A Commentary on the Psalms Vol. 3 (90-150) by Allen P. Ross
Anyone who undertakes a commentary series on the Psalms, much less a three volume series on the Psalms should be commended. Allen P. Ross, Professor of divinity at Beeson Divinity School has accomplished such a feat, with an admirable amount of focus, vision, and challenge to his readers. This third volume by Kregel Academic focuses on Psalms 90-150. Each psalms begins with an introduction, a section on composition, exegetical analysis, expository commentary, message and applications. The value of this kind of commentary comes in the painstaking exegetical analysis of the Hebrew text and in seeking out each psalm’s main theme.
Ross weaves together insights from other scholars as well as his own interpretation, which comes to the foreground in his analysis of Psalm 103:4b. Ross writes, “The psalmist now declares that God crowns the believers with loyal love and tender compassion. By using “who crowns you”, the psalmist is signifying how God honors his people-he makes them feel like kings, as Anderson paraphrases it (p.713) (234).” Ross goes onto indicate that these attributes of love and compassion were imparted to humans in creation, yet restored in redemption. What is helpful in Ross’ analysis is the pictures that he draws out from the words of the psalmists, and understanding one as kingly is just one of these examples.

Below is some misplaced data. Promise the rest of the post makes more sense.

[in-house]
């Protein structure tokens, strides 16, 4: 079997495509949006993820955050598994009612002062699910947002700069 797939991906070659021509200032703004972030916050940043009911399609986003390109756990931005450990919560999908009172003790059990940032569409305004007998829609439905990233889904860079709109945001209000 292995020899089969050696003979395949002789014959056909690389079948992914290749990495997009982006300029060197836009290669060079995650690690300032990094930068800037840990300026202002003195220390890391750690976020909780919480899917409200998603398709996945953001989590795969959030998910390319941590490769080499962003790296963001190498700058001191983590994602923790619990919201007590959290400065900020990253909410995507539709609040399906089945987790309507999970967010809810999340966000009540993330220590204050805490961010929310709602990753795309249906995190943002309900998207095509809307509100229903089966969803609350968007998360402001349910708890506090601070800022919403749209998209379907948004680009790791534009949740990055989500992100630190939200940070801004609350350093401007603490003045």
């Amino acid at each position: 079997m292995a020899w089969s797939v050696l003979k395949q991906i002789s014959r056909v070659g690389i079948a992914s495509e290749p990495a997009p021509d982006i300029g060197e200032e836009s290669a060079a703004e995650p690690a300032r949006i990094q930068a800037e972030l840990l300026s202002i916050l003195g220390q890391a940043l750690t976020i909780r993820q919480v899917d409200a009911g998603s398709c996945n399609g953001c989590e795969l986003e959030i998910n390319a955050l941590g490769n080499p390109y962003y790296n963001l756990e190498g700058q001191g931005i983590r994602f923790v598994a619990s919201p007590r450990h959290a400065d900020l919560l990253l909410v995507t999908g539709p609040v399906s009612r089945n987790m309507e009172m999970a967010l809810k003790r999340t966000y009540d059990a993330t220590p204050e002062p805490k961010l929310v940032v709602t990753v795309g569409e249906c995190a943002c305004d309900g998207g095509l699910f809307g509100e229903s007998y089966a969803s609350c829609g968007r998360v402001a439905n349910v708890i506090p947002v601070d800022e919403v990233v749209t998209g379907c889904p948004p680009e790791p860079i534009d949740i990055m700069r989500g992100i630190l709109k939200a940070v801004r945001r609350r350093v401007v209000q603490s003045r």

In describing the blessings that flow from God to believers in the context of Psalm 112, Ross gives us a healthy dose of realism by stating, “In describing the blessings, however, the psalmist gives some hints that they are not necessarily immediate or untroubled. The psalmist lives in darkness and needs light; he has enemies and needs victory, he hears reports of disaster and must remain steadfast (383).” The blessings of God are not like a coke dispensing machine or a Pez dispenser that immediately pops out one’s favorite drink or candy at the push of a button. No, there is often waiting involved with blessing, and sometimes the blessing is in knowing that you lived a righteous and just life for others. Ross carefully gives us insight that even when blessings are given, “they are obligations for the righteous (383).”
No doubt this is a hefty tome to read through, but it is worth reading to grasp the beauty and wisdom of the last part of the Psalter.
hanks to Kregel Academic for the copy of this book in exchange for an honest review.